Interest rates are on the rise. Mortgage rates are up. Treasuries are at levels we haven't seen in a while. Inflation is top of mind, and the Fed will likely continue raising rates until lofty inflation rates cool down–inflation levels we haven't seen in a very long time.
So with rising interest rates comes potentially rising loan interest rates on some whole life and universal life insurance policies. Will those rising loan rates spell trouble for policyholders? Probably not. But not everyone is necessarily in the clear.
The Cost of Borrowing Against Your Life Insurance Policy Could Increase
Let's start by addressing the easy one–life insurance policies with fixed loan rates. Policies with fixed loan rates obviously will not experience an increase in loan costs. Their rates are fixed and they do not move.
For policies with variable rates, those rates are generally set by some sort of benchmark. The most common benchmark life insurers use to set loan rates is Moody's Corporate Bond Rate for Aaa Seasoned Debt, which sits a little above 4% presently. Some insurers use a different benchmark that is less reconcilable than Moody's index. There's a good chance that many of these policies will have higher loan rates a year from now than they presently have.
Will this necessarily spell pain for policyholders? That depends entirely on what exactly they are doing with their policies.
People who borrowed against their life insurance with short-term intentions may end up paying a little more interest for their loan than originally intended. This is still likely way cheaper financing than they would have achieved elsewhere and will remain cheaper versus the options that will exist under prevailing interest rates.
In other words, life insurance isn't immune to the rising interest rate environment reality of money becoming more expensive, but it's also going to maintain its competitive position within the marketplace. It's far cheaper debt than many business loans, credit card rates, most car loans, and certain mortgages.
In addition, life insurance will benefit from the fact that money is becoming more expensive. Interest rates drive the primary accumulation mechanism of life insurance cash values. So rising rates may mean more financing expenses, they will also mean more potential cash value accumulation.
In fact, for those holding direct-recognition whole life insurance with a variable loan rate, any increases in loan interest rates will also mean an increase in payable dividends on cash values acting as collateral for a loan as those dividend rates are generally pegged to the loan interest rate.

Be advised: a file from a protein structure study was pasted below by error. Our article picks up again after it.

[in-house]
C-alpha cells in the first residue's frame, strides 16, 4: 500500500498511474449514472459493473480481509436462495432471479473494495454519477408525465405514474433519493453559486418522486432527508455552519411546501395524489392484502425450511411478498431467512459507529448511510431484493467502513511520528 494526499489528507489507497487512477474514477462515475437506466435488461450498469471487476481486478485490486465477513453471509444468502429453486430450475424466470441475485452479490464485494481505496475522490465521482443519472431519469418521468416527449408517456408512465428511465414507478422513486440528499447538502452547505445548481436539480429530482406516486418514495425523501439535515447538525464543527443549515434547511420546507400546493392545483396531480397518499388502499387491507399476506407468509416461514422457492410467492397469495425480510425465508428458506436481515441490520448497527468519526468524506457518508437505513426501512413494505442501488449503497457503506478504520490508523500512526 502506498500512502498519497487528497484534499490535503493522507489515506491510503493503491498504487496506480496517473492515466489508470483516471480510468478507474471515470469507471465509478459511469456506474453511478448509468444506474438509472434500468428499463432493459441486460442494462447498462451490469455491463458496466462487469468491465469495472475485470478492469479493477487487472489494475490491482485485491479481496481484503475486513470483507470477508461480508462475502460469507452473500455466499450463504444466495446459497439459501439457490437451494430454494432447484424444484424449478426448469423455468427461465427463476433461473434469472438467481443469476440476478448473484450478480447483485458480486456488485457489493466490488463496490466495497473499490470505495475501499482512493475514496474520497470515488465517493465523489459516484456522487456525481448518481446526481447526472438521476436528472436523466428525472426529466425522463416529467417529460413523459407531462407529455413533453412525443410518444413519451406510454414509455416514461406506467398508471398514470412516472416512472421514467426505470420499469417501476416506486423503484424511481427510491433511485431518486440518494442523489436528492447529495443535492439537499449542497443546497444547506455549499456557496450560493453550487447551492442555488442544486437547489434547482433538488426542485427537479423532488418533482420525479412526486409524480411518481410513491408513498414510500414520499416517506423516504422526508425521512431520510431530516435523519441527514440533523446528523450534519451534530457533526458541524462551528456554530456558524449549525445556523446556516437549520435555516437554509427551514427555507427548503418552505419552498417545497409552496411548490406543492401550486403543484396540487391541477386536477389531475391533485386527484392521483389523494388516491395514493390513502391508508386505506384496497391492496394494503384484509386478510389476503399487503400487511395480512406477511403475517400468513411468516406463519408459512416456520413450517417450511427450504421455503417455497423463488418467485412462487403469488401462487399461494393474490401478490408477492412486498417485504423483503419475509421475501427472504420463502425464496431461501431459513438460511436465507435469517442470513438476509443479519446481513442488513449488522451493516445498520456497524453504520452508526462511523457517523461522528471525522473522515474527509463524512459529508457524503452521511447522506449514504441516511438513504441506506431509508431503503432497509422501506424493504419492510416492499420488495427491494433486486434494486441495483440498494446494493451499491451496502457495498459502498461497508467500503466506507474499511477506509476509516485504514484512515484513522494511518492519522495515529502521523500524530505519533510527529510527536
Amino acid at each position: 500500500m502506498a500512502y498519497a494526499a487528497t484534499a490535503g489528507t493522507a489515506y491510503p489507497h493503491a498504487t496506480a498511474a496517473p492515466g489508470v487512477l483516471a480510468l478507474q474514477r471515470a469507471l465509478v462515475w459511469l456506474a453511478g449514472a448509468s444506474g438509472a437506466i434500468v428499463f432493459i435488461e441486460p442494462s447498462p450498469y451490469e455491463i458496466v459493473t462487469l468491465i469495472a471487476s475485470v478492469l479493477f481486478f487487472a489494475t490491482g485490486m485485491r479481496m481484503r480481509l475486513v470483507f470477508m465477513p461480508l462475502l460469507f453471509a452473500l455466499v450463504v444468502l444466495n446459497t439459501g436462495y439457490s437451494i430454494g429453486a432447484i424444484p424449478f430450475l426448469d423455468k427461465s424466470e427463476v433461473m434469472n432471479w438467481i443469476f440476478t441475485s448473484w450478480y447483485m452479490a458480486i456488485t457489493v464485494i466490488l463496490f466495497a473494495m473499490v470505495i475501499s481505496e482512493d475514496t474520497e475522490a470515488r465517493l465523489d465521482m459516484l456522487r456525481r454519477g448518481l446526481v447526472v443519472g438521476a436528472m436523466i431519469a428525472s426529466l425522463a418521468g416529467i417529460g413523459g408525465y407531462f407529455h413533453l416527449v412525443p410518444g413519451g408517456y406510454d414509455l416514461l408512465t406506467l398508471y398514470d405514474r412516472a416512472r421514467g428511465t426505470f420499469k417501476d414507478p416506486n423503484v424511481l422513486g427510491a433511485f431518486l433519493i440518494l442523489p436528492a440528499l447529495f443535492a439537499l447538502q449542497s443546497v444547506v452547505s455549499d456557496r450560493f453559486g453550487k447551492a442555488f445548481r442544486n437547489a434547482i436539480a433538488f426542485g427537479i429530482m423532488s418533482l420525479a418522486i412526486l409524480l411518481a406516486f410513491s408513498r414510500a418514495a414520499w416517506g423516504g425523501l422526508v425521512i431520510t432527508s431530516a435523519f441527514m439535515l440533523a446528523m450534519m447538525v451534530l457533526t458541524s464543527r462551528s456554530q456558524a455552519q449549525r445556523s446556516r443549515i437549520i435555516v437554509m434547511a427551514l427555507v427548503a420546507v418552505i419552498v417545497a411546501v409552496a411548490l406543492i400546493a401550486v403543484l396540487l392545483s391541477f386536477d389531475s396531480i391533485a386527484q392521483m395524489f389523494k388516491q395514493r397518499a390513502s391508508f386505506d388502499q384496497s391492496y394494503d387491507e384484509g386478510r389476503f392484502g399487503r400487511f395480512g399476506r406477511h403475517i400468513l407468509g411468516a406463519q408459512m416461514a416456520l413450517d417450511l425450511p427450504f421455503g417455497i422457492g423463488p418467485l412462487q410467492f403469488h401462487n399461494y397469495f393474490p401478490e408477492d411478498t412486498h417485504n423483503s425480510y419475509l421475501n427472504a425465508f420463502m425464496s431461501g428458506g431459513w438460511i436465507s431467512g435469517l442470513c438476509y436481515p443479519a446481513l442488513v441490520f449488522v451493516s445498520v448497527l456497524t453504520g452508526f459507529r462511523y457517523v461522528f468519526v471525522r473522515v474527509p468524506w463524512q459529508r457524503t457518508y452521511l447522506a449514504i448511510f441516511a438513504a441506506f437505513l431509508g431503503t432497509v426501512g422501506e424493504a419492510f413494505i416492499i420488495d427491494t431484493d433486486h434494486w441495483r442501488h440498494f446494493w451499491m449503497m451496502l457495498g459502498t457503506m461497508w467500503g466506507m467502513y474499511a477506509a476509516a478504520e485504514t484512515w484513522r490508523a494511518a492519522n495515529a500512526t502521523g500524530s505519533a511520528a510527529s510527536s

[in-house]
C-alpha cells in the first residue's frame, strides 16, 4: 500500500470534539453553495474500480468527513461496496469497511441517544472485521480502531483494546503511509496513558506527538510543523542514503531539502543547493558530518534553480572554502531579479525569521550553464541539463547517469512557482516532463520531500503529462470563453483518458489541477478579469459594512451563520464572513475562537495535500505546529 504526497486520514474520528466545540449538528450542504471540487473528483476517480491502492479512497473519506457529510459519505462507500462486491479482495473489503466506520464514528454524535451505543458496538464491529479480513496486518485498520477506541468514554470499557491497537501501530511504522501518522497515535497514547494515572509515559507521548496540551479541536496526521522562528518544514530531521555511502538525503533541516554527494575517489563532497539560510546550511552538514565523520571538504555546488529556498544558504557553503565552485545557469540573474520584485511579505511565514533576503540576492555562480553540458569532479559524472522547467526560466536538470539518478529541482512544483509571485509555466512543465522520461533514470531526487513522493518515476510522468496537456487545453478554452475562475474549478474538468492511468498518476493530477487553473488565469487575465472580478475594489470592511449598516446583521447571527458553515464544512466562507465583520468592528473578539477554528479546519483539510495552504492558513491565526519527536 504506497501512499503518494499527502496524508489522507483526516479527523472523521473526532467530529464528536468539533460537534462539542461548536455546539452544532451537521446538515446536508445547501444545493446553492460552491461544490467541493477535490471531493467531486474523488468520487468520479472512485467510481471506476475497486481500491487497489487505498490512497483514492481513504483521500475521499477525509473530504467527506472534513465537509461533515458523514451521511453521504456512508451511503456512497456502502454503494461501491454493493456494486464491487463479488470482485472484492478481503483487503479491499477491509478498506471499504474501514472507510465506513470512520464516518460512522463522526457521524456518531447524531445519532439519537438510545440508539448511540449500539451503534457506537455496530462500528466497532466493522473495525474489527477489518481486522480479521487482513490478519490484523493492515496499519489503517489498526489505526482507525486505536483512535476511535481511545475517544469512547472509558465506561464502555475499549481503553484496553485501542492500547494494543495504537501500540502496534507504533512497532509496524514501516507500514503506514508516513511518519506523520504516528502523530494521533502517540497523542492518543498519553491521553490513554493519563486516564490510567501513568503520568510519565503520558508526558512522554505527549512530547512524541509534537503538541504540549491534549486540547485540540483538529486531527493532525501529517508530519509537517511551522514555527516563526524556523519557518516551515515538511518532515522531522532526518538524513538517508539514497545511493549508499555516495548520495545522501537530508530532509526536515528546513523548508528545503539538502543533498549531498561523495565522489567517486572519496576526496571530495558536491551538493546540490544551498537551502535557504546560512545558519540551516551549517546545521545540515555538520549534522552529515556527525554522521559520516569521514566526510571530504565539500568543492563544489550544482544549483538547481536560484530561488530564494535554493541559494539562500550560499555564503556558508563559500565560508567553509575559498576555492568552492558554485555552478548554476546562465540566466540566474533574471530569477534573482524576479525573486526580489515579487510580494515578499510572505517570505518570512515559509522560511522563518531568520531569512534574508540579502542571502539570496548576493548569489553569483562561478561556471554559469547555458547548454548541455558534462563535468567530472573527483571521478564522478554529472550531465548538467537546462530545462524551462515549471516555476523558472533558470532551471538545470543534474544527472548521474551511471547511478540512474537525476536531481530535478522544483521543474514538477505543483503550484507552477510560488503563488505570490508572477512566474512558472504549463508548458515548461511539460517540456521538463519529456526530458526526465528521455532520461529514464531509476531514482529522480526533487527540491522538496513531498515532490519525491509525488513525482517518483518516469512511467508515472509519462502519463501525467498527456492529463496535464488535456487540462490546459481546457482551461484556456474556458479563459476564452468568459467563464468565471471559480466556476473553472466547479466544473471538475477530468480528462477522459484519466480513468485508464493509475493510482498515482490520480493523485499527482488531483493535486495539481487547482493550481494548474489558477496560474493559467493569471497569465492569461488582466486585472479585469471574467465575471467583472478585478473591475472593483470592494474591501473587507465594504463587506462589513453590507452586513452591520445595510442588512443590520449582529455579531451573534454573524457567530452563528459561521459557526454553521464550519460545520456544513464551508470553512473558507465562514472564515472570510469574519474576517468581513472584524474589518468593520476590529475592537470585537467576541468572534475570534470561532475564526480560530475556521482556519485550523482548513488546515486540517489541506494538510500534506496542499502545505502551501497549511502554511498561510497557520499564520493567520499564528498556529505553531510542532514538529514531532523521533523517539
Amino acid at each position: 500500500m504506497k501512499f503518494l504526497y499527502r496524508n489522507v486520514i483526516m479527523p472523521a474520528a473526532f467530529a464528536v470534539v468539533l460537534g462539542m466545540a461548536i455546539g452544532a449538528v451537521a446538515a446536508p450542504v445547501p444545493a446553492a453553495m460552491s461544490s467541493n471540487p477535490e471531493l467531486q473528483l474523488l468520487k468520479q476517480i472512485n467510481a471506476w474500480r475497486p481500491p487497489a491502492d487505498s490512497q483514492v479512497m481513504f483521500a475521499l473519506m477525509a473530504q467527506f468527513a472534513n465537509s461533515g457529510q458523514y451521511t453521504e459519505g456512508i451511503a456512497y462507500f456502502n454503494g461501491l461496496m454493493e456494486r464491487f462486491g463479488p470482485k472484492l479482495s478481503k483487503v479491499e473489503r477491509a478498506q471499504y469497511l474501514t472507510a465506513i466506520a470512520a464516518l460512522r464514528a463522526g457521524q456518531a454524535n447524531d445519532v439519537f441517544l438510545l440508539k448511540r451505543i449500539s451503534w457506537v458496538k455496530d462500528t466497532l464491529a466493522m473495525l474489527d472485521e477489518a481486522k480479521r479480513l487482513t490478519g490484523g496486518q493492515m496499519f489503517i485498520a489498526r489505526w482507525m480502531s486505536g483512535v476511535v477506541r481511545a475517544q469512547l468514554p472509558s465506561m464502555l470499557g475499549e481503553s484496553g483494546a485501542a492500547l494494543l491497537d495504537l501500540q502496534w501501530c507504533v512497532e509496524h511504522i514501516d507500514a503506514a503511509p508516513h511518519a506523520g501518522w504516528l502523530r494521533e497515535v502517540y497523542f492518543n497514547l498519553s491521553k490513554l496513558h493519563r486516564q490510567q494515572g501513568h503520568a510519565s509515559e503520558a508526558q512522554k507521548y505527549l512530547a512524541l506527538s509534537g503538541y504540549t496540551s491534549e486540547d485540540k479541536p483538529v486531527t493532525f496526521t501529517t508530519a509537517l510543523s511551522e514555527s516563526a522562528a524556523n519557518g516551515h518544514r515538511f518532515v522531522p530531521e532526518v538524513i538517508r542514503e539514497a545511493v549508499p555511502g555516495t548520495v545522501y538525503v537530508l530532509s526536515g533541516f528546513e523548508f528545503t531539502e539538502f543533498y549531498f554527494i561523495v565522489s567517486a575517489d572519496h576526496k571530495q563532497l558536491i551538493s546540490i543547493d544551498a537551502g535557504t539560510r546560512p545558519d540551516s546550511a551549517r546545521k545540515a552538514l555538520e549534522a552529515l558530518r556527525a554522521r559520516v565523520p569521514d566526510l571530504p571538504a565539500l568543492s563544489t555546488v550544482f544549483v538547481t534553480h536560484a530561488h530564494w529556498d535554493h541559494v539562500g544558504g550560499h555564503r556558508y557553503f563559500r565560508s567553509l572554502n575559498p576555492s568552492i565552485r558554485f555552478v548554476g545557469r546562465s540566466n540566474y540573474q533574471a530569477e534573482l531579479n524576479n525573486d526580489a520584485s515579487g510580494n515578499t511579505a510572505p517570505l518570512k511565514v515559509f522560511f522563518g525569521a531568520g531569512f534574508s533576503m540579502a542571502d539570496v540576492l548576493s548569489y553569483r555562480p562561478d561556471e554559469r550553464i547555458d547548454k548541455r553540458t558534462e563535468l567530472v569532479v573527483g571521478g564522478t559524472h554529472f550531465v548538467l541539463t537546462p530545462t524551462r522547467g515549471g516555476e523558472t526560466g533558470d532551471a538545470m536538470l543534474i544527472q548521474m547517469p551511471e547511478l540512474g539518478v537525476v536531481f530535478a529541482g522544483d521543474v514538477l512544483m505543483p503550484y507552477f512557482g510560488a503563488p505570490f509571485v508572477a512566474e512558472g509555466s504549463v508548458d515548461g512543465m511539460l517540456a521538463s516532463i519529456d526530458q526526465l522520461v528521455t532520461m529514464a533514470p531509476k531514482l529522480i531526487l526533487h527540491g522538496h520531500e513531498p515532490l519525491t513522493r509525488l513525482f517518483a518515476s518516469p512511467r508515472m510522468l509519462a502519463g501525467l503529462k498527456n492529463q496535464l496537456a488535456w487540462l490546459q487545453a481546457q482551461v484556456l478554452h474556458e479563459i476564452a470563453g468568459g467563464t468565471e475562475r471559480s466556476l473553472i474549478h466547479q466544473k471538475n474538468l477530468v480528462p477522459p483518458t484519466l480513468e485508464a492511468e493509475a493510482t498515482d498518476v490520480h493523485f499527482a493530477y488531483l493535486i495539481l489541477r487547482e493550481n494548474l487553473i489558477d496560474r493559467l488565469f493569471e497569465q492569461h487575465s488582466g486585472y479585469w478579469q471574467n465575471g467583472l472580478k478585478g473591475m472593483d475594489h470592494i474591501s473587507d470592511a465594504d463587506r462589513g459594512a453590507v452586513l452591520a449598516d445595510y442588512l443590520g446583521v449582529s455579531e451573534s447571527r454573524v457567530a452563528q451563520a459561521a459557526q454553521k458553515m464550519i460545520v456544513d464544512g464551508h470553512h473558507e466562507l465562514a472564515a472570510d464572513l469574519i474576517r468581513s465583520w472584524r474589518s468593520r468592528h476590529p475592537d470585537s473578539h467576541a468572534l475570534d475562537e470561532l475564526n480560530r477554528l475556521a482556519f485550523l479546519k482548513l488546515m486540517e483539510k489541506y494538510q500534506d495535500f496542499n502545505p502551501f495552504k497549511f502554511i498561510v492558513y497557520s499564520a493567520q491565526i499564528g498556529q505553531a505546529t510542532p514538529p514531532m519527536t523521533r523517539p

Those using loans to generate retirement income are maybe in a situation of reduced income expectations if loan rates are higher. There's a lot to unpack on this.
If cash value accumulation also rises, this potentially offsets the increased loan cost. Depending on the amount of income being generated, the increased loan cost may or may not impact the amount of income taken now or in the future.
If loan rates go back down, it's possible this increase need not impact income taken from a policy.
But there are some risks that are larger with some policies.
Non-direct recognition loan projections assumed a certain spread between dividends and loan rates. If rates go up, that spread is less. This can have a multiplying effect on generatable income. We covered this a few years ago. If non-direct recognition policyholders are using their policies to create income, now is a good time to revisit the income plan.
In the same context, some indexed universal life policies using variable indexed loans may want to revisit plans for income if loan rates have risen. The same multiplying effect is at play.
We Most Likely Need to Calm Down
Chances are very high that these increases are temporary in a long-term context. We'll likely find that interest rates rise and fall and 10-20 years from now, everything is more or less the same in terms of performance expectations. The United States does not have a temperament that is conducive to sustained inflation. That's not to suggest there is absolutely no chance of short-term discomfort from the Fed's attempt to get its hands around the problem. But it's highly unlikely that the resulting interest rates will remain extraordinarily high.
Also, it's important to note that this equation does balance out eventually. Higher interest rates will drive variable loan rates up, but they will also drive dividends up. Higher dividends result in higher cash value at least partially offsetting the increase in borrowing expenses.